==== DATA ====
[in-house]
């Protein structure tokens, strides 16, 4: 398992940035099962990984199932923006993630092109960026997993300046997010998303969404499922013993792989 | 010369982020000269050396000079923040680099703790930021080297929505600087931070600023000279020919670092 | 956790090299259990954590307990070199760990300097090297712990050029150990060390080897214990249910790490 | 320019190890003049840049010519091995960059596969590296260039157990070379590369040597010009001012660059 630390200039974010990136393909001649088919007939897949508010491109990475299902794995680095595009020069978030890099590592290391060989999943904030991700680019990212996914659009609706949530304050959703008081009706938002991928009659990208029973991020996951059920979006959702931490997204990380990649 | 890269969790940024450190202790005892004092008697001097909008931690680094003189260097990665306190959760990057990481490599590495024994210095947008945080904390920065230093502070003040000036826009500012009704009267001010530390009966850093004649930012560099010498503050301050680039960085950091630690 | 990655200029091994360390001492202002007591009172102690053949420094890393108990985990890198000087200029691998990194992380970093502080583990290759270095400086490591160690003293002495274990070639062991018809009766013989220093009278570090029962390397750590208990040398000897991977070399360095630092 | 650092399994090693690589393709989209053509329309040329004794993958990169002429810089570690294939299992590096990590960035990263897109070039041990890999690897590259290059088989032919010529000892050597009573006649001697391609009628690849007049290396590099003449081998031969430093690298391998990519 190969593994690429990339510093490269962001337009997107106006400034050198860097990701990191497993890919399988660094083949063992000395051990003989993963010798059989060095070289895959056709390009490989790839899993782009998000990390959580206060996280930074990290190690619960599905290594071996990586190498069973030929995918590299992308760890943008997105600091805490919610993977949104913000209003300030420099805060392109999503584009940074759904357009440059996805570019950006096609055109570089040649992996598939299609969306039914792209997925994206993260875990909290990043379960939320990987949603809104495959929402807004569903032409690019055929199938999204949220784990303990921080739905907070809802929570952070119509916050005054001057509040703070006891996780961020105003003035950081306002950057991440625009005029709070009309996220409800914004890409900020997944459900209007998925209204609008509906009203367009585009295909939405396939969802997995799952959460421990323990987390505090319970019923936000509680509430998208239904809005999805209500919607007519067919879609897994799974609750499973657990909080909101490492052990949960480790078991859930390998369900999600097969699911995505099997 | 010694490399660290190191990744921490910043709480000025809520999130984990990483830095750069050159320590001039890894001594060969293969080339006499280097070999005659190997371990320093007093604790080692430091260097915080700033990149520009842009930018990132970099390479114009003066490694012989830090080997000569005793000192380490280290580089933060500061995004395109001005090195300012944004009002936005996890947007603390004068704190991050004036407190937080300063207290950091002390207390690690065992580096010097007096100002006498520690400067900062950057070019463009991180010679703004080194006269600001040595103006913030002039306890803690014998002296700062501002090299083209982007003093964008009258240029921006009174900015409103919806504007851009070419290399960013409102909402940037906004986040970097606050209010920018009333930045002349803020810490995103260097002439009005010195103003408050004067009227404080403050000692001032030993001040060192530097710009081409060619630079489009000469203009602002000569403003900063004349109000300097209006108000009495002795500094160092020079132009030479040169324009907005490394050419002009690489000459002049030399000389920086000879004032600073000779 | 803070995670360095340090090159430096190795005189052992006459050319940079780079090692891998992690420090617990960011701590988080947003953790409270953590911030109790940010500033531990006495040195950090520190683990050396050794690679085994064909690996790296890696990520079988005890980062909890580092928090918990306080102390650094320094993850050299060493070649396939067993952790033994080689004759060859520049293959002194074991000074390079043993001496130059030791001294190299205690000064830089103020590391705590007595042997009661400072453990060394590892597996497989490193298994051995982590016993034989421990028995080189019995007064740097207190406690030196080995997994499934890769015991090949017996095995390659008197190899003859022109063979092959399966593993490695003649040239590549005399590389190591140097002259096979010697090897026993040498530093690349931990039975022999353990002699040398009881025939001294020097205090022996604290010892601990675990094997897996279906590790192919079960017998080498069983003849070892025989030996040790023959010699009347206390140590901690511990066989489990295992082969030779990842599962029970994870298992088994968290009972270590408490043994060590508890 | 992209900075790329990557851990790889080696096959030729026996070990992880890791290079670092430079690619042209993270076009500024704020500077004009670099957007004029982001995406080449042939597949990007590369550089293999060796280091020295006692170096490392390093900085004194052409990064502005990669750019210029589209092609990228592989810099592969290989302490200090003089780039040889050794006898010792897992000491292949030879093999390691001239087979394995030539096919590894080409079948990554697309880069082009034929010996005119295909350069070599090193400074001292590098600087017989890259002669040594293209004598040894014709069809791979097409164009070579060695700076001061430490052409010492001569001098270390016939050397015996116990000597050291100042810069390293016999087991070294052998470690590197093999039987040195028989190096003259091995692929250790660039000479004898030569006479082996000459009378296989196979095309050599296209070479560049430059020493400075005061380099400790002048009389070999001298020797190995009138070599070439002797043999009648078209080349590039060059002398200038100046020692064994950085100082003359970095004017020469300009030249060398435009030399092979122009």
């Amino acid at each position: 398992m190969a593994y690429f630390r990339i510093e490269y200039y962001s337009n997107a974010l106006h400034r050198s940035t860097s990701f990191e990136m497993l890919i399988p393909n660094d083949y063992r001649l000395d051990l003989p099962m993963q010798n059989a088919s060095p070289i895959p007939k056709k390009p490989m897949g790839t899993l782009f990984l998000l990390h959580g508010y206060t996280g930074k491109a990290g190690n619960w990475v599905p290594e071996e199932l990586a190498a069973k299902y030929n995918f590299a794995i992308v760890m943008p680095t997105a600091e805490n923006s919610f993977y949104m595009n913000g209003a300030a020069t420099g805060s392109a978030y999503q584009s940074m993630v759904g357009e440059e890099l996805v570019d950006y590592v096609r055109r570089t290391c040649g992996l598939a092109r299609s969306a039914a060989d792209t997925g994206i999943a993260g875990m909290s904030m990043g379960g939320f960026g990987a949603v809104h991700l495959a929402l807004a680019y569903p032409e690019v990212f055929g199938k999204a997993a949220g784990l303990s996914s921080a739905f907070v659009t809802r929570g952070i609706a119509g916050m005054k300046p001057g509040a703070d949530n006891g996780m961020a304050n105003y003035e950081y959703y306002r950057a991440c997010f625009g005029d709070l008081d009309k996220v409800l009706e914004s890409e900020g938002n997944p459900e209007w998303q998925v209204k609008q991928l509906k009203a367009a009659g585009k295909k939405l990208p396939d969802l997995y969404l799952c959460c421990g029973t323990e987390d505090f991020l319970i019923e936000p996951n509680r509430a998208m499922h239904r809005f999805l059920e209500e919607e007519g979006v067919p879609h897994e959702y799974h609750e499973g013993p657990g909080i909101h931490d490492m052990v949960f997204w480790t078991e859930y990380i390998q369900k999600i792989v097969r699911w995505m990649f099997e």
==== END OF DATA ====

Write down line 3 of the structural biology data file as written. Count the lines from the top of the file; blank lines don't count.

């Amino acid at each position: 398992m190969a593994y690429f630390r990339i510093e490269y200039y962001s337009n997107a974010l106006h400034r050198s940035t860097s990701f990191e990136m497993l890919i399988p393909n660094d083949y063992r001649l000395d051990l003989p099962m993963q010798n059989a088919s060095p070289i895959p007939k056709k390009p490989m897949g790839t899993l782009f990984l998000l990390h959580g508010y206060t996280g930074k491109a990290g190690n619960w990475v599905p290594e071996e199932l990586a190498a069973k299902y030929n995918f590299a794995i992308v760890m943008p680095t997105a600091e805490n923006s919610f993977y949104m595009n913000g209003a300030a020069t420099g805060s392109a978030y999503q584009s940074m993630v759904g357009e440059e890099l996805v570019d950006y590592v096609r055109r570089t290391c040649g992996l598939a092109r299609s969306a039914a060989d792209t997925g994206i999943a993260g875990m909290s904030m990043g379960g939320f960026g990987a949603v809104h991700l495959a929402l807004a680019y569903p032409e690019v990212f055929g199938k999204a997993a949220g784990l303990s996914s921080a739905f907070v659009t809802r929570g952070i609706a119509g916050m005054k300046p001057g509040a703070d949530n006891g996780m961020a304050n105003y003035e950081y959703y306002r950057a991440c997010f625009g005029d709070l008081d009309k996220v409800l009706e914004s890409e900020g938002n997944p459900e209007w998303q998925v209204k609008q991928l509906k009203a367009a009659g585009k295909k939405l990208p396939d969802l997995y969404l799952c959460c421990g029973t323990e987390d505090f991020l319970i019923e936000p996951n509680r509430a998208m499922h239904r809005f999805l059920e209500e919607e007519g979006v067919p879609h897994e959702y799974h609750e499973g013993p657990g909080i909101h931490d490492m052990v949960f997204w480790t078991e859930y990380i390998q369900k999600i792989v097969r699911w995505m990649f099997e």